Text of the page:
Allahabad High Court orders release of Dr Kafeel Khan held under NSA

Allahabad HC says the doctor’s speech against CAA did not show any provocation promoting hatred

Khan was charged under the stringent provisions of the NSA for his speech against the CAA at a talk at the Aligarh Muslim University last year. Photo: Social media

The Allahabad High Court on Tuesday (September 1) held as illegal the arrest of Kafeel Khan, the Uttar Pradesh doctor jailed under the National Security Act (NSA) for a speech against the Citizenship (Amendment) Act.

The doctor’s speech did not show any provocation promoting hate or violence, the High Court said. The court was hearing a habeas corpus petition filed by Khan’s mother, seeking his release on grounds that he had been detained illegally.

Khan was charged under the stringent provisions of the NSA for his speech against the CAA at a talk at the Aligarh Muslim University last year. A doctor by profession, Khan was arrested on January 29 and is currently lodged in a Mathura jail in Uttar Pradesh. The state government had earlier extended his detention by three months till November 13.

Introduced in 1980, the NSA authorizes the government to detain people, without being charged in court, for up to a year if they suspect that they could disrupt public order, endanger the security of India or damage the countries relations with foreign countries.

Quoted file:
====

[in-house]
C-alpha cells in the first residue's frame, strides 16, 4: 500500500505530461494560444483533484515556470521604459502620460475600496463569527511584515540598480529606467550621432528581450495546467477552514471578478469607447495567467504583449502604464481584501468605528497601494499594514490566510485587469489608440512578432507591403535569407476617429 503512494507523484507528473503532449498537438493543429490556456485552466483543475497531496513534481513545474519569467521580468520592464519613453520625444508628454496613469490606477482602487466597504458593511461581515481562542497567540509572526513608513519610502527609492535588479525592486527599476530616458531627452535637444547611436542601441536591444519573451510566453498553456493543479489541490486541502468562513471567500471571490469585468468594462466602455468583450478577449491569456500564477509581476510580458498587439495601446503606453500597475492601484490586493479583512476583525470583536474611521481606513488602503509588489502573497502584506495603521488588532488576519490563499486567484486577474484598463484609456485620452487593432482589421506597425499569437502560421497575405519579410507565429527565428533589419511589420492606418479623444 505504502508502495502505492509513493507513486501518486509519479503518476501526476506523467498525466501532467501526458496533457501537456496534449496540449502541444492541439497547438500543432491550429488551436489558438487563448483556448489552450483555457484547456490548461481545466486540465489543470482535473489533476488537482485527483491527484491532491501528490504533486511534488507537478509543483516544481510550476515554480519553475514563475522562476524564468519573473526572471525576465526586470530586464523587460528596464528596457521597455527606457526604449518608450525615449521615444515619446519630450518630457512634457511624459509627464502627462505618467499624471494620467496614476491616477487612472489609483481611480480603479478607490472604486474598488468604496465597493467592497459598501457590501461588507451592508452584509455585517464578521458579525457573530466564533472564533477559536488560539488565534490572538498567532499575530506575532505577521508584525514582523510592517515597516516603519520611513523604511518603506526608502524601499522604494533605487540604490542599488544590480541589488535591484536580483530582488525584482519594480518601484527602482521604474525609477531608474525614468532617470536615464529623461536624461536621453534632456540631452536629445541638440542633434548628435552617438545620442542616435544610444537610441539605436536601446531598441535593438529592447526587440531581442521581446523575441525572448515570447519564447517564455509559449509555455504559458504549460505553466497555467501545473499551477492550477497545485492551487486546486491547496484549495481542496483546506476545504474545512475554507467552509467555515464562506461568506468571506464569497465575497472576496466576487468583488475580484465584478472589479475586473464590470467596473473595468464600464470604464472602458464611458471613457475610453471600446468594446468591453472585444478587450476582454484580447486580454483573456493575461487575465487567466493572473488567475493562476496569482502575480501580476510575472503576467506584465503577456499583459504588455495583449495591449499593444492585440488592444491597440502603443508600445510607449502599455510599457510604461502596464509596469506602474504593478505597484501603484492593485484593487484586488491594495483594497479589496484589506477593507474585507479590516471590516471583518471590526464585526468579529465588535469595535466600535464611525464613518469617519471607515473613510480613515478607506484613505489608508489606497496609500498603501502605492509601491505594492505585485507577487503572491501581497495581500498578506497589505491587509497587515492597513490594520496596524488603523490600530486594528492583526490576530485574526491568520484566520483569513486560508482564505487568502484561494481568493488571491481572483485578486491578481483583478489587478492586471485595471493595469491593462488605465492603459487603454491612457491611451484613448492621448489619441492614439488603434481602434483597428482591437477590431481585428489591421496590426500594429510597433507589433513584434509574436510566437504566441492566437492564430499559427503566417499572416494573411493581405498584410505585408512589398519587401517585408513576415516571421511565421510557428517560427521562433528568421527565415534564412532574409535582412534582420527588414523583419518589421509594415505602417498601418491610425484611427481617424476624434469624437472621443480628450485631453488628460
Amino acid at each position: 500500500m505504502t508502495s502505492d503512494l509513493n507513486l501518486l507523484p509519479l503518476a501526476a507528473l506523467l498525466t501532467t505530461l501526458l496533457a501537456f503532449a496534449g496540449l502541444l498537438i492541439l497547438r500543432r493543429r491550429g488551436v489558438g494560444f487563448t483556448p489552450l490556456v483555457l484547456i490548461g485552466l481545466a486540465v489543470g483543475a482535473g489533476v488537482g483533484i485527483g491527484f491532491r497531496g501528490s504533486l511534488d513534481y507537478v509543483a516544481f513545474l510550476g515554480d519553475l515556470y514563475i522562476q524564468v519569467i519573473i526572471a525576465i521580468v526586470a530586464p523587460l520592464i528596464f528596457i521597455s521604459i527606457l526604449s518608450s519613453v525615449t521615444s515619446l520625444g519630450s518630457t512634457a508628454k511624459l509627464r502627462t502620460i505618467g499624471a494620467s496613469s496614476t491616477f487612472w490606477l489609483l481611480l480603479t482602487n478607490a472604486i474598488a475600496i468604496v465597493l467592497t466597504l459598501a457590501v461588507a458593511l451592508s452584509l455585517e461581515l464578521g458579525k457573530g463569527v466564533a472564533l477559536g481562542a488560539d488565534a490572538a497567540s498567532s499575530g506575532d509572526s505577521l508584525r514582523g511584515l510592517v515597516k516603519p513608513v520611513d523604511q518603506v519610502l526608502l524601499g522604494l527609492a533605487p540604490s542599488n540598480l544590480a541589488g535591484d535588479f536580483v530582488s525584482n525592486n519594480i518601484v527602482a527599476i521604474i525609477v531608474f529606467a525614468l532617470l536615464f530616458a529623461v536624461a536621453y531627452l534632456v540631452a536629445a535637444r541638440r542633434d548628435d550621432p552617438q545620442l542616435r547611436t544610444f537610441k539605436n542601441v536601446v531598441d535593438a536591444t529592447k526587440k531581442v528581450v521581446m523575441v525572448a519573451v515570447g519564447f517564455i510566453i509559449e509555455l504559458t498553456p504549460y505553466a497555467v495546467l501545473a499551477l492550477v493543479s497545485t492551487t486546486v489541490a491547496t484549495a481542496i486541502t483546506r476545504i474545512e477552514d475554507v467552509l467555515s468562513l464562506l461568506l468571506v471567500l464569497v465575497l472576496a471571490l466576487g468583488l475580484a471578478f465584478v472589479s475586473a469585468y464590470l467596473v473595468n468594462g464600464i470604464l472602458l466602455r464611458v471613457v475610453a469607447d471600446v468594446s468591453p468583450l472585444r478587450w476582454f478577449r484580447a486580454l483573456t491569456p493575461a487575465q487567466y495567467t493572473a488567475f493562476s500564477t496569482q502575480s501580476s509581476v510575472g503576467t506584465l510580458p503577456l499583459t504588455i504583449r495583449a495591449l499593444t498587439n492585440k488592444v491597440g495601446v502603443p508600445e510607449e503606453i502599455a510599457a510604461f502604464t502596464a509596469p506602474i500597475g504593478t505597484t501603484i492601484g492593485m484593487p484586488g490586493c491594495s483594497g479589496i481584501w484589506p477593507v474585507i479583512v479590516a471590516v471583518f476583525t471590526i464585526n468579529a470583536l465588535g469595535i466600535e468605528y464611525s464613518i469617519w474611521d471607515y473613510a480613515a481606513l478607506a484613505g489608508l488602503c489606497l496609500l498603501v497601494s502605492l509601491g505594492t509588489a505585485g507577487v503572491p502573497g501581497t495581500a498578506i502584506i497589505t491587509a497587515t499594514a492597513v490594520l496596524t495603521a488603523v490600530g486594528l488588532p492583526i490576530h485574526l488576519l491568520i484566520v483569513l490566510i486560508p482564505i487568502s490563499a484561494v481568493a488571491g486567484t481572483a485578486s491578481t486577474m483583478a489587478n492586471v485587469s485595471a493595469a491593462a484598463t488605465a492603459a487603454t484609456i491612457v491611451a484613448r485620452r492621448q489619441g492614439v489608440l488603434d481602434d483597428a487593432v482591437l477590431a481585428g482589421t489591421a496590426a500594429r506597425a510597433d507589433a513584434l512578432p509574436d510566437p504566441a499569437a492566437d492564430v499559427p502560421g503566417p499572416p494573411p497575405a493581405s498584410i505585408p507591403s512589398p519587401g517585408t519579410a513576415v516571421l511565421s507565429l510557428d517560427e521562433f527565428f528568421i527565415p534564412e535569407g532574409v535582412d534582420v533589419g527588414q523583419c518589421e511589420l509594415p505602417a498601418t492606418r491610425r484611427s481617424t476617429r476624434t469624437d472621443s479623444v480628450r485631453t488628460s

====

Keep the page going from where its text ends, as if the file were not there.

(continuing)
Khan was suspended, arrested and imprisoned for his alleged role in the deaths of over 60 children at a government hospital in Gorakhpur due to alleged oxygen shortage in 2017. In September last year, a UP government report cleared him of all major charges.

In the hate speech case, a First Information Report, filed on December 13 last year, says Dr Khan tried to vitiate the atmosphere at the university and disturb communal harmony.

“A complete reading of the speech prima facie does not disclose any effort to promote hatred or violence. It also nowhere threatens peace and tranquility of the city of Aligarh,” the High Court said on Tuesday. “It appears that the District Magistrate had selective reading and selective mention for a few phrases from the speech ignoring its true intent,” said the High Court.

The Citizenship Amendment Act promises citizenship to non-Muslim refugees from Bangladesh, Pakistan and Afghanistan, making religion a test of Indian nationality.

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